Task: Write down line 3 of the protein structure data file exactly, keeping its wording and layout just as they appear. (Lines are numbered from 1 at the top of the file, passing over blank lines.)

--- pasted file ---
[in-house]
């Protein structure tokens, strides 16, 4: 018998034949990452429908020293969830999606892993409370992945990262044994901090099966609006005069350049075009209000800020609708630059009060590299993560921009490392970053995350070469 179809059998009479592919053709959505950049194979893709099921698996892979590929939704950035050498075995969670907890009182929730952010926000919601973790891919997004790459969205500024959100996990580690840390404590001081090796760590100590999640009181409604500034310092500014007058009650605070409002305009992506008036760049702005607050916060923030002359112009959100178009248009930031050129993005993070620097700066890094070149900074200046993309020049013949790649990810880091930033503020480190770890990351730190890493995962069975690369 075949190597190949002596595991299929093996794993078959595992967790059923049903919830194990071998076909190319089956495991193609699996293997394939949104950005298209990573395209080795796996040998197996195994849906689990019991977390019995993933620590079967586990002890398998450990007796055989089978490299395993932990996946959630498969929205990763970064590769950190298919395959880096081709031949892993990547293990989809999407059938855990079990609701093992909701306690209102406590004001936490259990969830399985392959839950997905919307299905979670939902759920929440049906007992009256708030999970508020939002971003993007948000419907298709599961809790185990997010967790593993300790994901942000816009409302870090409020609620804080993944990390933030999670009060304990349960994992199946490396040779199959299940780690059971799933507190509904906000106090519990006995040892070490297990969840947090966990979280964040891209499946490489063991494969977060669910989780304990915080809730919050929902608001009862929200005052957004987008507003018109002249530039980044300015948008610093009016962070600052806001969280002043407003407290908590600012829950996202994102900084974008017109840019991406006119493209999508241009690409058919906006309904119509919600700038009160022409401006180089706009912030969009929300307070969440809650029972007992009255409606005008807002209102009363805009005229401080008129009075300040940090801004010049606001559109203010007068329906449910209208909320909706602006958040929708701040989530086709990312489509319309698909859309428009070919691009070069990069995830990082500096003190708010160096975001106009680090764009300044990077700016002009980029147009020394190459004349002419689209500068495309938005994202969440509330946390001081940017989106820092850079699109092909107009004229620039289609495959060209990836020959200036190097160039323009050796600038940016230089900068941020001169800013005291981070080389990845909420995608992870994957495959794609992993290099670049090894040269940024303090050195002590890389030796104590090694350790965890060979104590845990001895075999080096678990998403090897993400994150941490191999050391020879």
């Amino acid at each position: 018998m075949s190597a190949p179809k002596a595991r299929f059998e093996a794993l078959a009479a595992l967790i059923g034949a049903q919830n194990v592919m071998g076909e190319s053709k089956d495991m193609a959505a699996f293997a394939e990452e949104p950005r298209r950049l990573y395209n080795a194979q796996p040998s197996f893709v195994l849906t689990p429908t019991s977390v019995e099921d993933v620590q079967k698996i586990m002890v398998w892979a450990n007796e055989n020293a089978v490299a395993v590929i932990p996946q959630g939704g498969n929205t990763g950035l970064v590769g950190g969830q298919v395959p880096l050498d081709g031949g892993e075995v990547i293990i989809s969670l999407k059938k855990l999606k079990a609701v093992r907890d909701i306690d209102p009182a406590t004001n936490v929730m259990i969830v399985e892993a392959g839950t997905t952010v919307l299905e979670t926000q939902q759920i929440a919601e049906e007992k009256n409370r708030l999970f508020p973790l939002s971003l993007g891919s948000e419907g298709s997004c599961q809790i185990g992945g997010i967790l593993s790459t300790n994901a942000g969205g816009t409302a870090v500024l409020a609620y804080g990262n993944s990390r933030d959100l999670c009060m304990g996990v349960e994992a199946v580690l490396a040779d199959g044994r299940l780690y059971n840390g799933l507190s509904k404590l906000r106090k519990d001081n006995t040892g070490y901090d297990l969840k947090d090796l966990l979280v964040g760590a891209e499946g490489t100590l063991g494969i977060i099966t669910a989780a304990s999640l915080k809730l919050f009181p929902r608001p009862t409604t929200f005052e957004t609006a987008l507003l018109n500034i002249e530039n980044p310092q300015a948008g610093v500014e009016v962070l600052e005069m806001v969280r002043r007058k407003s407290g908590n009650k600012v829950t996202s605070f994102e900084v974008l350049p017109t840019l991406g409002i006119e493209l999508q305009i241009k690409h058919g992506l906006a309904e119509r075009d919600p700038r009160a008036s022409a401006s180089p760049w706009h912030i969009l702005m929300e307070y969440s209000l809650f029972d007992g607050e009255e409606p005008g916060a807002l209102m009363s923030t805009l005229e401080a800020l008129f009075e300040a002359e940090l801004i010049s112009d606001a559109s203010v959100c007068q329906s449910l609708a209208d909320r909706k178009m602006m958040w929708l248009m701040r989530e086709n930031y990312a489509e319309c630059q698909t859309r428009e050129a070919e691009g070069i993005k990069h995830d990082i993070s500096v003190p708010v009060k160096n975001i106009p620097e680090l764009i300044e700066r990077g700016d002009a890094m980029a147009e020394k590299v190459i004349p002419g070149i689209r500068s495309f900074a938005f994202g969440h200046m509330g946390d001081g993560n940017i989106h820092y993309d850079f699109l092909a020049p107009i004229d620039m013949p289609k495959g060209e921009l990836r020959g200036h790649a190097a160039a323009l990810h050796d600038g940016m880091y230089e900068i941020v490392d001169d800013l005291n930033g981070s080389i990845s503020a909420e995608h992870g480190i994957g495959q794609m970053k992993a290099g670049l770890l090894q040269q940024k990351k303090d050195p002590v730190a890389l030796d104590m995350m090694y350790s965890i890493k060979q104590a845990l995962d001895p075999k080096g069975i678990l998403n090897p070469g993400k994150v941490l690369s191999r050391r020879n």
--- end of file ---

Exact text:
């Amino acid at each position: 018998m075949s190597a190949p179809k002596a595991r299929f059998e093996a794993l078959a009479a595992l967790i059923g034949a049903q919830n194990v592919m071998g076909e190319s053709k089956d495991m193609a959505a699996f293997a394939e990452e949104p950005r298209r950049l990573y395209n080795a194979q796996p040998s197996f893709v195994l849906t689990p429908t019991s977390v019995e099921d993933v620590q079967k698996i586990m002890v398998w892979a450990n007796e055989n020293a089978v490299a395993v590929i932990p996946q959630g939704g498969n929205t990763g950035l970064v590769g950190g969830q298919v395959p880096l050498d081709g031949g892993e075995v990547i293990i989809s969670l999407k059938k855990l999606k079990a609701v093992r907890d909701i306690d209102p009182a406590t004001n936490v929730m259990i969830v399985e892993a392959g839950t997905t952010v919307l299905e979670t926000q939902q759920i929440a919601e049906e007992k009256n409370r708030l999970f508020p973790l939002s971003l993007g891919s948000e419907g298709s997004c599961q809790i185990g992945g997010i967790l593993s790459t300790n994901a942000g969205g816009t409302a870090v500024l409020a609620y804080g990262n993944s990390r933030d959100l999670c009060m304990g996990v349960e994992a199946v580690l490396a040779d199959g044994r299940l780690y059971n840390g799933l507190s509904k404590l906000r106090k519990d001081n006995t040892g070490y901090d297990l969840k947090d090796l966990l979280v964040g760590a891209e499946g490489t100590l063991g494969i977060i099966t669910a989780a304990s999640l915080k809730l919050f009181p929902r608001p009862t409604t929200f005052e957004t609006a987008l507003l018109n500034i002249e530039n980044p310092q300015a948008g610093v500014e009016v962070l600052e005069m806001v969280r002043r007058k407003s407290g908590n009650k600012v829950t996202s605070f994102e900084v974008l350049p017109t840019l991406g409002i006119e493209l999508q305009i241009k690409h058919g992506l906006a309904e119509r075009d919600p700038r009160a008036s022409a401006s180089p760049w706009h912030i969009l702005m929300e307070y969440s209000l809650f029972d007992g607050e009255e409606p005008g916060a807002l209102m009363s923030t805009l005229e401080a800020l008129f009075e300040a002359e940090l801004i010049s112009d606001a559109s203010v959100c007068q329906s449910l609708a209208d909320r909706k178009m602006m958040w929708l248009m701040r989530e086709n930031y990312a489509e319309c630059q698909t859309r428009e050129a070919e691009g070069i993005k990069h995830d990082i993070s500096v003190p708010v009060k160096n975001i106009p620097e680090l764009i300044e700066r990077g700016d002009a890094m980029a147009e020394k590299v190459i004349p002419g070149i689209r500068s495309f900074a938005f994202g969440h200046m509330g946390d001081g993560n940017i989106h820092y993309d850079f699109l092909a020049p107009i004229d620039m013949p289609k495959g060209e921009l990836r020959g200036h790649a190097a160039a323009l990810h050796d600038g940016m880091y230089e900068i941020v490392d001169d800013l005291n930033g981070s080389i990845s503020a909420e995608h992870g480190i994957g495959q794609m970053k992993a290099g670049l770890l090894q040269q940024k990351k303090d050195p002590v730190a890389l030796d104590m995350m090694y350790s965890i890493k060979q104590a845990l995962d001895p075999k080096g069975i678990l998403n090897p070469g993400k994150v941490l690369s191999r050391r020879n």